Polish Music Journal
Vol. 3, No. 2, Winter 2000. ISSN 1521—6039

ABSTRACTS OF ARTICLES
Vol. 3, No. 2 (Winter 2000)

Homma Parakilas Rosenblum



Martina Homma: Witold Lutosławski's Trois poèmes d'Henri Michaux: The Sketches and the Work

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James Parakilas: ""Nuit plus belle qu'un beau jour:" Poetry, Song, and the Voice in the Piano Nocturne"

It is easier to assert that Chopin wrote the defining examples of the piano nocturne than to say how they define it, since his nocturnes overlap so frequently with other piano genres—including the barcarole, the lullaby, and the march—especially in rhythmic nature. A way to come to terms with this ambiguity, as well as with other questions about the generic identity of the piano nocturne, is to investigate their vocal model: not the operatic model that is most often considered to have inspired the lyrical style of piano nocturnes, Chopin's in particular, but the vocal nocturne, for which the piano nocturne (starting with Field) was named. The vocal nocturne of the early nineteenth century was a Parisian specialty, a duet set to a love poem, but not a love duet—rather, a duet for two female or one female and one male singer, rapturously expressing the sentiments of the poems—usually male speaker. The piano nocturnes of Chopin derive their characteristic duet melodies and rapturous expression from that model. More surprising, perhaps, is that the characteristic rhythmic types of the Chopin nocturnes--such as the barcarole and march rhythms--also find their source in the Parisian vocal nocturne, where they are the musical embodiment of metaphors for love found in the poetic texts.

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Sandra P. Rosenblum: "'Effusions of a Master Mind:' The Reception of Chopin's Music in Nineteenth-Century America"

The documented history of Chopin's music in America began at a private party in New York City in October 1839, when Ludwig Rakemann, a German pianist, played "some nocturnes of a composer known here but to few—Chopin, a Pole." At a subsequent public appearance Rakemann played "a Nocturne and two Mazurkas," thus introducing Chopin through genres later valued for two outstanding attributes of his unique music: lyricism and Polish nationalism. This paper investigates the previously unexplored and changing responses to Chopin's works by pianists, critics, audiences, and music publishers during the period from 1839-1900.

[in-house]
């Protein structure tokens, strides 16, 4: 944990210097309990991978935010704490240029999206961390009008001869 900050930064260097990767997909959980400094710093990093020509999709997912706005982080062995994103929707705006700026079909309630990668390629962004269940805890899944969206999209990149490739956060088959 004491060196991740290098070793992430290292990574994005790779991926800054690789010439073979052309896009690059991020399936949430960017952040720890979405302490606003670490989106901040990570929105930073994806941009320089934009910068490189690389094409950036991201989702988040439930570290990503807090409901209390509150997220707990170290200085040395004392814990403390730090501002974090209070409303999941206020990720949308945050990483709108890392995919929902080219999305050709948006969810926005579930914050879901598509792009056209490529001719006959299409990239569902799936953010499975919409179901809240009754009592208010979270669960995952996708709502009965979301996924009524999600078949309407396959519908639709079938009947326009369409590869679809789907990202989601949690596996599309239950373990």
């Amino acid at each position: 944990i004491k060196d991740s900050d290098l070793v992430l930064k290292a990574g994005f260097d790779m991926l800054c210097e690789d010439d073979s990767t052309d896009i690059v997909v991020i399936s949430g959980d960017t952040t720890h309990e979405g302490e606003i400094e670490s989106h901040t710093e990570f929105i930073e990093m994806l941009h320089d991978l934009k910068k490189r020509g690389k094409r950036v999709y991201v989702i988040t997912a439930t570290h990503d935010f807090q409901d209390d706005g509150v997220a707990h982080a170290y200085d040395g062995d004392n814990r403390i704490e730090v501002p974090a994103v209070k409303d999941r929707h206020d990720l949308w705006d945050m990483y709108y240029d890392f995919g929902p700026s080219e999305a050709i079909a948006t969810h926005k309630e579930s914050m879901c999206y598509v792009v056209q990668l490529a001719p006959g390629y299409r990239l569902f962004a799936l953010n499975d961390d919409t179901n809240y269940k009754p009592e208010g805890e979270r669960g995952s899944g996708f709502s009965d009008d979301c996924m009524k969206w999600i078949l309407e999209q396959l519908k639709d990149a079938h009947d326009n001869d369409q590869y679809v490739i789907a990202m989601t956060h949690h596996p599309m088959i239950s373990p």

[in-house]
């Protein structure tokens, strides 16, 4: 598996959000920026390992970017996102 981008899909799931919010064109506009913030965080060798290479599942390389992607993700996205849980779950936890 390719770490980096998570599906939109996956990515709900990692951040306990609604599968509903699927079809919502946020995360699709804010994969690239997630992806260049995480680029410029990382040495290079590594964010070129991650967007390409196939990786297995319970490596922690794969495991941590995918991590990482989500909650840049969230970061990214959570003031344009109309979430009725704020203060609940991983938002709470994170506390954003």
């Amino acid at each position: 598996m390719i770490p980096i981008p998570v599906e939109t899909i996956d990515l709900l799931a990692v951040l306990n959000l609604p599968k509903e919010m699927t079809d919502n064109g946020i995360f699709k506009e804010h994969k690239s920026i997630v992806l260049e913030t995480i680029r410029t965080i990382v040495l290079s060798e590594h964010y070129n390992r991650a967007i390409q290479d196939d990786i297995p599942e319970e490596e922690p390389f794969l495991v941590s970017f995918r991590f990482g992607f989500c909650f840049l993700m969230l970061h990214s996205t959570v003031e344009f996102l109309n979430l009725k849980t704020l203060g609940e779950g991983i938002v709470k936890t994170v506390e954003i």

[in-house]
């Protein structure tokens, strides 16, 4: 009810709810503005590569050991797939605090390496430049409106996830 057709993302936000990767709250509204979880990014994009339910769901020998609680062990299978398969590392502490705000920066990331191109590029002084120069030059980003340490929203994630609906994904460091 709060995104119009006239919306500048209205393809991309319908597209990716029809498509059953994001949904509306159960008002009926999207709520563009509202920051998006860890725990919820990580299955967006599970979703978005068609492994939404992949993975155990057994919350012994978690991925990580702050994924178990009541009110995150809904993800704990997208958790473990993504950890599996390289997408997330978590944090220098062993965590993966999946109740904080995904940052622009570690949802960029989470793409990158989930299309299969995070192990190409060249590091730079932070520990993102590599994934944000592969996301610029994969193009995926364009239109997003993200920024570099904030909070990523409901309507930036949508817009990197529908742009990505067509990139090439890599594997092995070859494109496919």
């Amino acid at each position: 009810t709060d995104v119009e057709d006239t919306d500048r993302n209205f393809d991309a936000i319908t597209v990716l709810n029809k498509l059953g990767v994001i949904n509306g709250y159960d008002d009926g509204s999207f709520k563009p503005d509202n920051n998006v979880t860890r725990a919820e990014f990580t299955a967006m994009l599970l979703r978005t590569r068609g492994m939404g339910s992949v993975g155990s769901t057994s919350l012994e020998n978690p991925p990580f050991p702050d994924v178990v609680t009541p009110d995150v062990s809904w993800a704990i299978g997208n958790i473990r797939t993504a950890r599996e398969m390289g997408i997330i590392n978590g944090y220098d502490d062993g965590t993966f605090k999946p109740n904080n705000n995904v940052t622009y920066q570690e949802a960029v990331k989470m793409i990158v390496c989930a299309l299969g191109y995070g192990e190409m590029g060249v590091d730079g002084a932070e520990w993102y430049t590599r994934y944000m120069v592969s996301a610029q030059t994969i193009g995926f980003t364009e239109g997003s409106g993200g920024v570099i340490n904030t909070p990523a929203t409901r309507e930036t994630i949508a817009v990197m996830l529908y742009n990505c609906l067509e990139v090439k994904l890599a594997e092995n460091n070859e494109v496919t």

Each decade presents a different stage in the growing knowledge and reception of Chopin's music. The early performing and teaching of a few German immigrants led by Otto Dresel (some trained at the Leipzig Conservatory under Mendelssohn and Schumann); the writing of Europeans and of European-born or trained critics living in America (e.g., Henry Watson, Roger Willis); and the remarkable work of John Sullivan Dwight all played important roles in preparing the ready acceptance that Chopin's music generally received here. Topics discussed include the gradual dissemination of Chopin performance from New York City and Boston outwards in the young republic, the gradual changes in the repertoire performed and its reception by critics and listeners, and the diffusion of interest in this music from the elite class of concert-goers to the average American pianist at home—sometimes aided by simplified arrangements.

Critics's reviews of performances in music periodicals and daily newspapers, and their essays about Chopin in journals of broad intellectual appeal such as the "Atlantic Monthly" provide ample evidence of their efforts to inform readers and of their varying opinions about both the music and the way in which it was performed. Diaries, letters, and writings from other population groups and the publication history of Chopin's music in America add voices from the audience and commercial sector.

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Editor: Maja Trochimczyk. Publisher: Polish Music Center, 2000.
Design: Maja Trochimczyk & Marcin Depinski. Editorial Assistance: Blanka Sobus.
Comments and inquiries by e-mail: polmusic@email.usc.edu